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IIHF president hopes NHL changes its mind over 2018 Olympics

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PARIS (AP) — The NHL still has a couple more months to reverse its decision and opt to participate in next year’s Olympics in South Korea.

International Ice Hockey Federation President Rene Fasel said Tuesday his organization was in contact with the National Hockey League Players’ Association two or three times per week, hoping to work out a solution that will bring the sport’s biggest stars to Pyeongchang.

“I would say the latest we can do is end of June, beginning of July, for calendars, schedules, arenas,” Fasel said at a news conference during the hockey worlds. “We will see.”

Fasel, who is Swiss, also said he plans to call NHL Commissioner Gary Bettman, but he didn’t seem too enthusiastic about his chances.

“I have a very good relation with Gary. But what can I say? I have nothing to give him,” Fasel said. “I can say ‘Hello, how are you? Great playoffs.’ Just social talk. Maybe I come to New York, we have a steak and go back. This is the way it is.

“The puck is for sure on the stick of the NHL Players’ Association and we will see.”

Last month, the NHL announced that it will not stop its season to allow players to compete at the Feb. 9-25 Olympics for the first time in 20 years.

“I’m a very positive person so I never give up, and there is still some time where maybe we can convince Gary Bettman to change his opinion,” Fasel said.

The NHL has not decided whether to allow teams to make decisions on a case-by-case basis. It was not immediately clear how the United States, Canada and other countries will fill Olympic rosters, though national federations have already begun planning.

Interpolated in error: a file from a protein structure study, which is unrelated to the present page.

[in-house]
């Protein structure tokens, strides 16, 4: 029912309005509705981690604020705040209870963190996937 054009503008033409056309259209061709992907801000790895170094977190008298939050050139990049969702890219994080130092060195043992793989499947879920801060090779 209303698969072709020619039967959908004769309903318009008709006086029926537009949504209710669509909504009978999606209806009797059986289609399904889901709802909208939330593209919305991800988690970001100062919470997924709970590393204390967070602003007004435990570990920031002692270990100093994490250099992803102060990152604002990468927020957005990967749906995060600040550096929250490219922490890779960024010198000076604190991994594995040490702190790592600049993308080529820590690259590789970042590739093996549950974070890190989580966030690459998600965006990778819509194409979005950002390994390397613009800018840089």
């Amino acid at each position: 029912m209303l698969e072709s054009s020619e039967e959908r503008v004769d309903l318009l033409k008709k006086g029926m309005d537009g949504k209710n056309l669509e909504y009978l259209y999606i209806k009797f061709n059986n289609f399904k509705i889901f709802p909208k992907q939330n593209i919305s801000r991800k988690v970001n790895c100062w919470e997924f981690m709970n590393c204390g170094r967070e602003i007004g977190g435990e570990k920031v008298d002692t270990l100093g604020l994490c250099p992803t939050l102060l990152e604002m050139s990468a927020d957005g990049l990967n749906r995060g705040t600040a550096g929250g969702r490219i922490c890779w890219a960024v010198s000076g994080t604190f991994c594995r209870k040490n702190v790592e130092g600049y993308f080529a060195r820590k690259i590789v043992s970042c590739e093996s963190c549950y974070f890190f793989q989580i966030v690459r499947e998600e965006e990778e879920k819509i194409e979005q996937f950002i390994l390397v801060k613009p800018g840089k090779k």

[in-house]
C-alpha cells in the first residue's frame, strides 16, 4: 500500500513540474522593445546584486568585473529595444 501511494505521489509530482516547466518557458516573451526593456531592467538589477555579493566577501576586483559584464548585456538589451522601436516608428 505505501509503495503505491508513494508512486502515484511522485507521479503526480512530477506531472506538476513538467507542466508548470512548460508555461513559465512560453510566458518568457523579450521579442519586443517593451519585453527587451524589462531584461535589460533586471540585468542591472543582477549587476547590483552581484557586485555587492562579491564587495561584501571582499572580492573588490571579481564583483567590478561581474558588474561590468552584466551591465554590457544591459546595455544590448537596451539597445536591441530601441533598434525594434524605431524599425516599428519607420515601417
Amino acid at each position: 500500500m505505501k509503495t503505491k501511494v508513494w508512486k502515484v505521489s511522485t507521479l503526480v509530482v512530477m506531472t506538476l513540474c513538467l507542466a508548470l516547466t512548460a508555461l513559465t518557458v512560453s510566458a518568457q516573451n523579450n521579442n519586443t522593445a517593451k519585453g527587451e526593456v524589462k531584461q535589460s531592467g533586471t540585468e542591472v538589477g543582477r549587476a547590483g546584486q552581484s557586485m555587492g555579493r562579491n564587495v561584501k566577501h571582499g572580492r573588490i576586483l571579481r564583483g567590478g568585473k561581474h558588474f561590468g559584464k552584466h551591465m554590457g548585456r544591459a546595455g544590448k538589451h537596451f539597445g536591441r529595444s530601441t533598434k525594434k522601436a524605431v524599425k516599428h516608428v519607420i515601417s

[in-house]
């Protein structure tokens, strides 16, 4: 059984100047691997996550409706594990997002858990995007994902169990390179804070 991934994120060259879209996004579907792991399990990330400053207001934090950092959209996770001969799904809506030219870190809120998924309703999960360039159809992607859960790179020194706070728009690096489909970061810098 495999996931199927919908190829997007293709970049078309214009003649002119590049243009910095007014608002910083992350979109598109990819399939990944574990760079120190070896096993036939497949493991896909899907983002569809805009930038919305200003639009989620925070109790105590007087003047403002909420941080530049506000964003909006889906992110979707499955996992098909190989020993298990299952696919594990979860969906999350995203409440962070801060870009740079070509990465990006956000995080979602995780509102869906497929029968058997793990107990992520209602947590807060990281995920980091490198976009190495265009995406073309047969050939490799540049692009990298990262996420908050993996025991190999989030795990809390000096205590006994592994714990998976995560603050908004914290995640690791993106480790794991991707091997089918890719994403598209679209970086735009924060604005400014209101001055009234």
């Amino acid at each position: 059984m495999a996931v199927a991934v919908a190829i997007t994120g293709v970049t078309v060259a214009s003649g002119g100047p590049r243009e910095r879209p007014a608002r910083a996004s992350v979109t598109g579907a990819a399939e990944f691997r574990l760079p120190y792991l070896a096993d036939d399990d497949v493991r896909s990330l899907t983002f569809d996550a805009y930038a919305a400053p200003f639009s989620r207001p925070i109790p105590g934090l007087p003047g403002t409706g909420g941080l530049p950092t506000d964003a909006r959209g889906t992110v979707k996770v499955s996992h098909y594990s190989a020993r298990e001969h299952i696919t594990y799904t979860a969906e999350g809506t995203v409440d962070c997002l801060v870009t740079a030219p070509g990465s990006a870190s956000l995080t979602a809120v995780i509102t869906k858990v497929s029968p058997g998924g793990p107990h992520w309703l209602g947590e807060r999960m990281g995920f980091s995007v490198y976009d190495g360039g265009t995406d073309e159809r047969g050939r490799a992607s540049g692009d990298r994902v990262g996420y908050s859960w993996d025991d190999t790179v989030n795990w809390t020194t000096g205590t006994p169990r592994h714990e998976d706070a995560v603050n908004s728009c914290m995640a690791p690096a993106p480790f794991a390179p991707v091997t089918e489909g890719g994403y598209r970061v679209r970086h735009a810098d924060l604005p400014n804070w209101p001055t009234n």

“We played before without the NHL, we will have anyway a great tournament. But it would be so much better with the best players in the world,” Fasel said. “The players want to go, so I really don’t understand.

“But if Gary decides not to go to the Olympics, the fans will not be happy, the players will not be happy, I hope (the) media won’t be happy. The whole world will not be happy.”

Skipping the Olympics in Pyeongchang would be a huge mistake, Fasel said, in terms of growing hockey in Asia.

“There is a unique opportunity for our sport to show up there, a unique opportunity for the NHL to be there,” said Fasel, who is also a long-standing IOC member. “We are in discussion with the IOC. We have internally our discussion and we try and make a snowball, a package that maybe we can go to Gary (with) and say ‘Listen, Gary: Yes or no?’

“There is nothing bigger and more important. We don’t have a better platform for our sport than the Olympic Winter Games. Three billion people watching.”

NHL stars like Washington Capitals captain Alex Ovechkin, Chicago Blackhawks center Jonathan Toews and New York Rangers goaltender Henrik Lundqvist have all spoken out strongly in favor of taking part.

The NHL’s stance, if unchanged, would put Russia in a dominant position.

Russia is home to the Kontinental Hockey League, widely regarded as the strongest outside North America. Taking a schedule break for the Olympics is easier for the KHL, which already shapes its season to accommodate the world championships and national-team warmups.